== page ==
And here are the links to the Yuletide Bible fics mentioned in the article, for those who are interested: the Michal novella and Noah's Ark as space opera.

I've also received some excellent Bible fan fiction for Yuletides past, though in my case it was Bible fan fiction a couple of degrees removed. A couple years ago, I requested fic for the Arcade Fire song Abraham's Daughter, which is itself a sort of commentary on/fan fiction of the story of Abraham and Isaac. I got a couple of stunning, perfect fics in response: Abraham's Daughter and For She Desires Questioning More Than Sacrifices. Both of these stories act as fan fiction and midrash (albeit midrash for a fascinating alternate universe version of the sacrifice of Isaac), and I love that we can extrapolate such varied worlds from a short what-if of a song. How different would the world be if, instead of the story of the binding of Isaac, we had the story of Abraham's Daughter raising her bow and saying, "You'd better let young Isaac go"?
posted by yasaman at 10:15 AM on September 17, 2014 [2 favorites]

This is everything I never knew I wanted.
posted by leesh at 10:24 AM on September 17, 2014

For bible fanfic, I was a fan of Jeanette Winterson's Boating for Beginners.
posted by jeather at 10:24 AM on September 17, 2014 [1 favorite]

I can't get over the awesomeness of the title "Velveteen Rabbi."
posted by blurker at 10:36 AM on September 17, 2014 [2 favorites]

I both do and do not want a parallel blog written by a mohel called the Foreskin Horse.
posted by poffin boffin at 10:53 AM on September 17, 2014 [1 favorite]

This form of reading the Bible is really central to my own work with the text as a follower of The Way. Midrash is a practice that I have adopted in my own life, especialy when I am teaching. I came to it from a curiousity born of the practice of "holy envy" and influenced in a Christian context by the work of David Trobisch, who is a terrific Christian practitioner of the art. I find it also informs my own contemplative practice of lectio divina, which is a deeply engaged way of reading the text and puts one in a creative relationship with what is offered.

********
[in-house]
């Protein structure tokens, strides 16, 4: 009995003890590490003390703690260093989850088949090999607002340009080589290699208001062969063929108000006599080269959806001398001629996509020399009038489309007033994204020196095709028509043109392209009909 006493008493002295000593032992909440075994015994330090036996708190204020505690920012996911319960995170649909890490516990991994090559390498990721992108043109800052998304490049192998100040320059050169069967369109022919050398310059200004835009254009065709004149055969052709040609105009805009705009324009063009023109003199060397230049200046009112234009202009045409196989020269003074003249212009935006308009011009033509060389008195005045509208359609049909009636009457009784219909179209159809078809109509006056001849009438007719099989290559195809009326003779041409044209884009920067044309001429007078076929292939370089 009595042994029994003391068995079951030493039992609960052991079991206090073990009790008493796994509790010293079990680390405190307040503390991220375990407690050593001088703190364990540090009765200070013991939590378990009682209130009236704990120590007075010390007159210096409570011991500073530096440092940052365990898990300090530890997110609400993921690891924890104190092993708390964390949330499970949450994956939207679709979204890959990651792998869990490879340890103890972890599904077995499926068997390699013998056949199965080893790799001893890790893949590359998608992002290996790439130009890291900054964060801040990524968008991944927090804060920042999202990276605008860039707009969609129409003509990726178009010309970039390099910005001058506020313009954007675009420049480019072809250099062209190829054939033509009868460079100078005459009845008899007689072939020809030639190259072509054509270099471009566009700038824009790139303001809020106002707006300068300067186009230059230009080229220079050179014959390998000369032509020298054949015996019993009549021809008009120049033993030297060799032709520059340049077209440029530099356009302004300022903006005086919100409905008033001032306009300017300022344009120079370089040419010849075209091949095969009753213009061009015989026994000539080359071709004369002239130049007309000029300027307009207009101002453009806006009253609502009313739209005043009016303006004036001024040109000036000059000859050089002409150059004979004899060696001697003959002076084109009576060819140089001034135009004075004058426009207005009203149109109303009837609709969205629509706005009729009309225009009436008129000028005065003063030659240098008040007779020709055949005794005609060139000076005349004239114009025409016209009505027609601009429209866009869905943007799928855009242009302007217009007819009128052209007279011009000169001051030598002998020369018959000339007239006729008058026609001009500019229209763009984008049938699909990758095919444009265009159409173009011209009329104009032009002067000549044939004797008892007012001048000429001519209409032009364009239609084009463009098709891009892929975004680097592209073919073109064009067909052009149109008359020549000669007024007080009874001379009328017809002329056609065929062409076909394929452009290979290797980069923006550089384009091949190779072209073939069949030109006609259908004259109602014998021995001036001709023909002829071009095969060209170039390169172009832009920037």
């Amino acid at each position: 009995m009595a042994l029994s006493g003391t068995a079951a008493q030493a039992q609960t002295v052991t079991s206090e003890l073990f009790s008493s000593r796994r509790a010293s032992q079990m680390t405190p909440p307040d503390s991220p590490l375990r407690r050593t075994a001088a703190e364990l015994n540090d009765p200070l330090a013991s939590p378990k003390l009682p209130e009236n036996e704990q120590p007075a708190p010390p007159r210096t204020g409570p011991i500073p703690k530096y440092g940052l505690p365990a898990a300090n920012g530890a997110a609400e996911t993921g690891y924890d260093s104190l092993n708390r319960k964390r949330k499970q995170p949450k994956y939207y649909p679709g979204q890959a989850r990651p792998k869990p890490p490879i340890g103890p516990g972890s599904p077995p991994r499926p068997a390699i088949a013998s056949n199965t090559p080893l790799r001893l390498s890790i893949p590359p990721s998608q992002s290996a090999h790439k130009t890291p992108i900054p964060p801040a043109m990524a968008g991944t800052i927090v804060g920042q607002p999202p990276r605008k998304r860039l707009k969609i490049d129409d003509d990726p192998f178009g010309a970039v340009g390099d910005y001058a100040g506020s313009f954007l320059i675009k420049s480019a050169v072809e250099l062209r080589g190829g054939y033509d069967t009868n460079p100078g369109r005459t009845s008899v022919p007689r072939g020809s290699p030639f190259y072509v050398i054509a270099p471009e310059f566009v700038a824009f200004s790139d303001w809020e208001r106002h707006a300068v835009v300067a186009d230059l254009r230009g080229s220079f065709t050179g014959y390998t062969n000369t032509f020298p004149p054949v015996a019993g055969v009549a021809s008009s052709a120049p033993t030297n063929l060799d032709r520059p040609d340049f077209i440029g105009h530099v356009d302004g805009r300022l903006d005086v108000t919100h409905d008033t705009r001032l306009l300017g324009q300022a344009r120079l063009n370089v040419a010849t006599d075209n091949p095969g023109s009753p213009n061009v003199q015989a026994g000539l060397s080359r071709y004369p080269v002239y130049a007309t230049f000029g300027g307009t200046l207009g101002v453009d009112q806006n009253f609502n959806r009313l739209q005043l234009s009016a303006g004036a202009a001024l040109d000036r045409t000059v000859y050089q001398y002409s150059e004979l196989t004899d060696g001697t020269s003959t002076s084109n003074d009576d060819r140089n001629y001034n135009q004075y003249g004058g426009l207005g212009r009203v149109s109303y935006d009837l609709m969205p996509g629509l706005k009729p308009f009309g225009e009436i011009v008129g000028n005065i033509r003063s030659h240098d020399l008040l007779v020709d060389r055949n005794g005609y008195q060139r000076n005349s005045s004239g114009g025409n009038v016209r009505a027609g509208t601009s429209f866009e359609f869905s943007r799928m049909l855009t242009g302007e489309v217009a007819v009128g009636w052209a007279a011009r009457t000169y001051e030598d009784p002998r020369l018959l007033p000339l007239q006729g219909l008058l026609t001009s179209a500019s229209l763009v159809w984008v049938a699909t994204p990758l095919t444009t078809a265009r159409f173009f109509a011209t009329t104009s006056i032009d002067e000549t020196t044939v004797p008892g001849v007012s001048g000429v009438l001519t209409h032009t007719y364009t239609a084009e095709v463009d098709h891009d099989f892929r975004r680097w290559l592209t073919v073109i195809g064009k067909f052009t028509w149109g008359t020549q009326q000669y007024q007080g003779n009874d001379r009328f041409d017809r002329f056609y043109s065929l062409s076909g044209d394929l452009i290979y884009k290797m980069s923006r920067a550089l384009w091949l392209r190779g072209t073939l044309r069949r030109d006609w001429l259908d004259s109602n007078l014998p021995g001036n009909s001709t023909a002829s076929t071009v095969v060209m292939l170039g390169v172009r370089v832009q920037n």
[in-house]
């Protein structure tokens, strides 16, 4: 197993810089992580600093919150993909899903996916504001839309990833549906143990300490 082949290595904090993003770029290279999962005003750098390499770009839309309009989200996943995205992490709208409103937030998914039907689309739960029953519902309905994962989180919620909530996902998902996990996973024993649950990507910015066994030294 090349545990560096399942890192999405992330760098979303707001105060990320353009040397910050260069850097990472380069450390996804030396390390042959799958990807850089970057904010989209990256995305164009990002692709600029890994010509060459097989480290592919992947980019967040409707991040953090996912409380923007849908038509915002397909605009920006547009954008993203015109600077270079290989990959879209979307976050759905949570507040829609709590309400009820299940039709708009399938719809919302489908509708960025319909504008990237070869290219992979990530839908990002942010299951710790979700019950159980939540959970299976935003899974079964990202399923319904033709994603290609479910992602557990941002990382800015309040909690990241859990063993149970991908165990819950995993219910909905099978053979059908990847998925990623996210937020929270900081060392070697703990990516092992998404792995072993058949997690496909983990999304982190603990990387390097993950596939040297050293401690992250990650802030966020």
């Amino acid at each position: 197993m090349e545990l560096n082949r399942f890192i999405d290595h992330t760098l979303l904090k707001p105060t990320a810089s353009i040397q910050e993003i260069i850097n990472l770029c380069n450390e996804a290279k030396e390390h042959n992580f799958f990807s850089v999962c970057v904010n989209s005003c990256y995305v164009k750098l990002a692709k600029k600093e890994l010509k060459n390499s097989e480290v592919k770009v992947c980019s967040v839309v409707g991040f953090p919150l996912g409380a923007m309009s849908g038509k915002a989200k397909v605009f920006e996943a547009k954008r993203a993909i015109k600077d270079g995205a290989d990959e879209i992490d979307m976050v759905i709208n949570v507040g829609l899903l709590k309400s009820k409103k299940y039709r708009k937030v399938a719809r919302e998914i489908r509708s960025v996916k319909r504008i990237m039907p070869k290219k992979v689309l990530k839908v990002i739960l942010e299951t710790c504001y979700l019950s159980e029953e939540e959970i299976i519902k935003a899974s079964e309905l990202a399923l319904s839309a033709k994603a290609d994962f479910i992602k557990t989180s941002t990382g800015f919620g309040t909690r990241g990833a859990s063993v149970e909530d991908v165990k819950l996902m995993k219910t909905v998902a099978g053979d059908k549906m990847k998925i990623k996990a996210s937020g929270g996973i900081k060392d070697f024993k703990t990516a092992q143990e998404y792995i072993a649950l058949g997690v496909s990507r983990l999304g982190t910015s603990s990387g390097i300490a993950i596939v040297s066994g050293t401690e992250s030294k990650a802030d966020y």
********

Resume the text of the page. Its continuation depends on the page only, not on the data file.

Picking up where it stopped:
posted by salishsea at 11:47 AM on September 17, 2014 [1 favorite]

Yes, but Babylonian or Jerusalem?

What? I don't know that!
posted by Gorgik at 12:58 PM on September 17, 2014

I love this - and especially that the comparison works both ways. Every now and then I have to explain the concept of midrash, and how it is and isn't part of Jewish core belief. Calling it rabbinic fan fiction is the perfect way to describe it.
posted by Mchelly at 1:29 PM on September 17, 2014

This is how I explain my tendency to get nerdy about Judaism when talking to my geeky, generally atheistic, friends. You can get super in to the debates about Jewish text in just the same way that you can get super in to, say, Star Trek, only when you do so everybody thinks it's great.

Seriously: engage in a debate about the canonicity of the Rihnnsu and everybody tells you that you need to get a life; engage in a debate -- just as involved and just as fun -- about the canonicity of the Midrash and everybody congratulates you on your erodition and spiritual development. It's like the get-out-of-jail-free card of geeking out!

Having said all that, and with the proviso that I'm a big fan of the Velveteen Rabbi (read her stuff on depression; it's great), I have to say that I always think of the Talmud as, not fanfiction, but Expanded Universe.
posted by Dreadnought at 6:01 PM on September 17, 2014